86. 'What If I Never Get Over You' by Lady Antebellum - so here's the problem with me and Lady Antebellum: if they choose to make a midtempo, downbeat heartbreak song, they're immediately stuck with the comparison to 'Need You Now' and specifically for me some of the tunes Charles Kelley put out solo. Granted, the group can have some good instincts picking songs... and look, I'm not going to say this is better than any of that, but this is still good. Yeah, the synth accents don't need to be there and I'd be a fan of the guitars getting more texture and the mix feels a little oversold, especially on the bridge, but Lady Antebellum have always been more of an adult contemporary act than many want to admit so none of this is all that surprising. And I do like this song regardless - it's got the same formula as Marianas Trench's 'One Love' in questioning whether you'll ever truly get over someone post-breakup, and while the obvious answer is 'of course, it just takes time', it's a solid underlying idea for this sort of song, and the writing gives it weight, if feeling a little abstract at points. So yeah, for a Lady Antebellum lead-off single, I really like this - hope it sticks around.

74. 'A BOY IS A GUN' by Tyler, The Creator - my rule is that if a song can make my best or worst of a week, I cover it here, and this is easily one of Tyler's best songs from IGOR, hands down. It's the turning point of the album, where the breakup has to happen and it continues the extended metaphor of boys being both magic wands and guns - phallic as all hell playing off the Ponderosa Twins sample off coursing waves of synth, but in highlighting how said partners can bring both love and pain where the compliments come as much as the insults, where they can be dangerous but also keep him safe... but then the moment hits where he tells him to stay away as he has to end it and the guitar and cascading pianos break through, it's a powerful moment. Easily one of two major highlights on IGOR, and considering the other one didn't chart... yeah, great song.

57. 'Jealous' by DJ Khaled ft. Chris Brown, Lil Wayne & Big Sean - okay, I'll be blunt: when I saw this lineup for a song with this title, I was bracing myself for the worst. And look, it's an ugly hook with Chris Brown's autotuned stab at hip-hop against the fat synth line and trap snares, it's not setting itself up well, but at least the guys are setting it up so that he and their partners are inspiring jealousy, not being jealous themselves. On top of that, Lil Wayne's verse is really well-structured and pretty strong, and I'm not against DJ Khaled just shouting 'fuck em!' across the song... which leaves Big Sean. Maybe it's just me, but it's hard not to see some of the veiled references as angling towards Jhene on an otherwise good verse... but if he's looking for that smoke beyond 'Triggered', he could be in more trouble than he realizes. Otherwise... look, this is nowhere close to as bad as I was expecting - not good with that repetitive hook and entirely too much Chris Brown, but I've heard worse, it's fine.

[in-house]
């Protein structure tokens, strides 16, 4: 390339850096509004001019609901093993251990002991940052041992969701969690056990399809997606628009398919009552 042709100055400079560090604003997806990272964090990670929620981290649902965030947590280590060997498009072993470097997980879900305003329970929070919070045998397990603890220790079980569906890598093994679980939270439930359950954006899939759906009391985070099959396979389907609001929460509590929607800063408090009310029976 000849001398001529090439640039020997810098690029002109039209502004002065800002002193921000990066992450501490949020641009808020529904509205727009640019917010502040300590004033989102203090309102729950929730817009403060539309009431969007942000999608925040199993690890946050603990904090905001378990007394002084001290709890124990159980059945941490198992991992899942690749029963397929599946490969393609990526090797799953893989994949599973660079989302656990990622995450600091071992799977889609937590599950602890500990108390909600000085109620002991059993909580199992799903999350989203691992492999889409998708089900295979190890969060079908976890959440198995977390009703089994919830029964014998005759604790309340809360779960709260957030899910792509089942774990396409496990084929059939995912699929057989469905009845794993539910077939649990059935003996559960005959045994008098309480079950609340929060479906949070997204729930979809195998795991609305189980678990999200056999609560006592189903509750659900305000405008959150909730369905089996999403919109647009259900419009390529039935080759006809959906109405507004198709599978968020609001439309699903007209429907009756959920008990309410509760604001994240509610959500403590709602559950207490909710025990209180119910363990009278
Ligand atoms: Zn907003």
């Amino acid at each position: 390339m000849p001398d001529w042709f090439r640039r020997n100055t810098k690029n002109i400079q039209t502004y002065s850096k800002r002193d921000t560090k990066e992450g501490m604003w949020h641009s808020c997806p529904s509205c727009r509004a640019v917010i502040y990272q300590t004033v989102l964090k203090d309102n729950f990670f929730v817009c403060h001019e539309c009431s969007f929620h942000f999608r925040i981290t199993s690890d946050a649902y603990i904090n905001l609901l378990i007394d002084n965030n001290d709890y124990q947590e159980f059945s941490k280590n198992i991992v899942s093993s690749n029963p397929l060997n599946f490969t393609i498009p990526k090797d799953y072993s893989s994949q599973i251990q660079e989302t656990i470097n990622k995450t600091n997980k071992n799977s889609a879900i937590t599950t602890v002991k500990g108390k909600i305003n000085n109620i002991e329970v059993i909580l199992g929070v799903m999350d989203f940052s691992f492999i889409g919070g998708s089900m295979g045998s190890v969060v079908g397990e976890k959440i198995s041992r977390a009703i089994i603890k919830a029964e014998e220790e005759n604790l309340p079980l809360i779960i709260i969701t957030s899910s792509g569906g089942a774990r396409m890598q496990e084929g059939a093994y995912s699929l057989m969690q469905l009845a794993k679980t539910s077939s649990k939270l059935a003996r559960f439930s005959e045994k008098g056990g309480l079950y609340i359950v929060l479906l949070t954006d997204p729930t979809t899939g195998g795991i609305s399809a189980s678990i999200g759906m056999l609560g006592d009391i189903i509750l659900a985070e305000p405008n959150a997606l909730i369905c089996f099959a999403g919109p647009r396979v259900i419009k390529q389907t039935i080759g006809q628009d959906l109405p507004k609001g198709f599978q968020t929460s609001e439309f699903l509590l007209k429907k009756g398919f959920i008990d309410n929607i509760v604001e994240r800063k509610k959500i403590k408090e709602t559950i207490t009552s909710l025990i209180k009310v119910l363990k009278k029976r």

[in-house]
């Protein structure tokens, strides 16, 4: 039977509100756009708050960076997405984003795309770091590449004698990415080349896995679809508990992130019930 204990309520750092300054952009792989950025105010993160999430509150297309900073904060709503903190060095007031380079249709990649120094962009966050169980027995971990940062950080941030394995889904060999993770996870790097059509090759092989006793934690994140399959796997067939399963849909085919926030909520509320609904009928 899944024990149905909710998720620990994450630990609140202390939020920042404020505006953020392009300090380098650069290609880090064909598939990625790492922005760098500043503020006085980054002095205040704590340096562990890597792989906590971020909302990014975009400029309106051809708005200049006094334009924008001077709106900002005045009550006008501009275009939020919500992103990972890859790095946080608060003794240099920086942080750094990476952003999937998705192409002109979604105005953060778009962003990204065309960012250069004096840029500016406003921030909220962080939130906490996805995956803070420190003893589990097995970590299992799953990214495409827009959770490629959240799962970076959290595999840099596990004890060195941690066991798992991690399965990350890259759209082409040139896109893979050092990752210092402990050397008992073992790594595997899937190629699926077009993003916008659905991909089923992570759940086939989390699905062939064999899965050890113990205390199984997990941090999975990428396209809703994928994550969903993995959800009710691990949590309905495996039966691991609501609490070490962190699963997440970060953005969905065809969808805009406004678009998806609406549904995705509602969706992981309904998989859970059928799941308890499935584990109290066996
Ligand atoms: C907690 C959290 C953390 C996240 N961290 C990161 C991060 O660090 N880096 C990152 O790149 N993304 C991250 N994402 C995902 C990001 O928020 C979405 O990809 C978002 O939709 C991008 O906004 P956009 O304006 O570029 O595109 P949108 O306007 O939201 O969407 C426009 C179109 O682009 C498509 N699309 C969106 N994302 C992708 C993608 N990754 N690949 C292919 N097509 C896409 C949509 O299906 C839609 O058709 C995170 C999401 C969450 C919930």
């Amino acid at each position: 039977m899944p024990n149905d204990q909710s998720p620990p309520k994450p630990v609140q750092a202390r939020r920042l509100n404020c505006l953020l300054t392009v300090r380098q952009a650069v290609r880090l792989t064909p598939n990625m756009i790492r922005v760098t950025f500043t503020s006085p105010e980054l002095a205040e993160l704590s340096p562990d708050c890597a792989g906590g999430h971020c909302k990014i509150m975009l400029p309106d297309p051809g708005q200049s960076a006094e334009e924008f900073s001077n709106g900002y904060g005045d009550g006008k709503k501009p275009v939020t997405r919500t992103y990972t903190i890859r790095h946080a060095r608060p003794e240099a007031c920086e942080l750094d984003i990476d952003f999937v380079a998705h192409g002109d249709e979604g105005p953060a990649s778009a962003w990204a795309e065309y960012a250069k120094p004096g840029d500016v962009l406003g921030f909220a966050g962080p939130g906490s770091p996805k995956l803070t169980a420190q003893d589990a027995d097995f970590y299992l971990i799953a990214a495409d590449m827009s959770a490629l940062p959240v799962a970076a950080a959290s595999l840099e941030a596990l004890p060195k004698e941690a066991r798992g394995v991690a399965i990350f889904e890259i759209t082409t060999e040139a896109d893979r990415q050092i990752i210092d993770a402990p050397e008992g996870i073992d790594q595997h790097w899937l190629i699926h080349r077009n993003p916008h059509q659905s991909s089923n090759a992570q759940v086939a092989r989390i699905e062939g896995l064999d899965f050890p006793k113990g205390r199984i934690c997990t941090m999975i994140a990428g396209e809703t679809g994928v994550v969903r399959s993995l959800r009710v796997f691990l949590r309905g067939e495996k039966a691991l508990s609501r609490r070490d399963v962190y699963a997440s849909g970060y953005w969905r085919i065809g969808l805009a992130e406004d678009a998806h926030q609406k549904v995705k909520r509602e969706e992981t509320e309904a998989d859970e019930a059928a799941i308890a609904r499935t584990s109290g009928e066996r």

52. 'Celebrate' by DJ Khaled ft. Travis Scott & Post Malone - am I the only one who saw this collaboration and thought it strange? Travis and Post Malone make sense, they've got that autotuned grit and will pull from a similar weed-saturated murk, so how on earth would DJ Khaled's gaudy opulence fit with that? Well, not well, and this is mostly an issue of production - the trap snares and autotune layering around Travis' voice sounds way cleaner than it should, especially with the flute and blocky beat trying to cut through, and even with the guitars trying to add some smolder on the bridge, none of it really merges well together for an effective hook. Maybe if Post Malone and Travis Scott actually had some real interplay it'd add up to more, but for a song called 'Celebrate', it's awfully curdled, both trying to highlight those who are lost and how you're not them celebrating in the same way... and yet from the sounds of the song, I'm not sure I'd want to be. Yeah, this has been highlighted as a dud across the project, and it absolutely is - not good, next!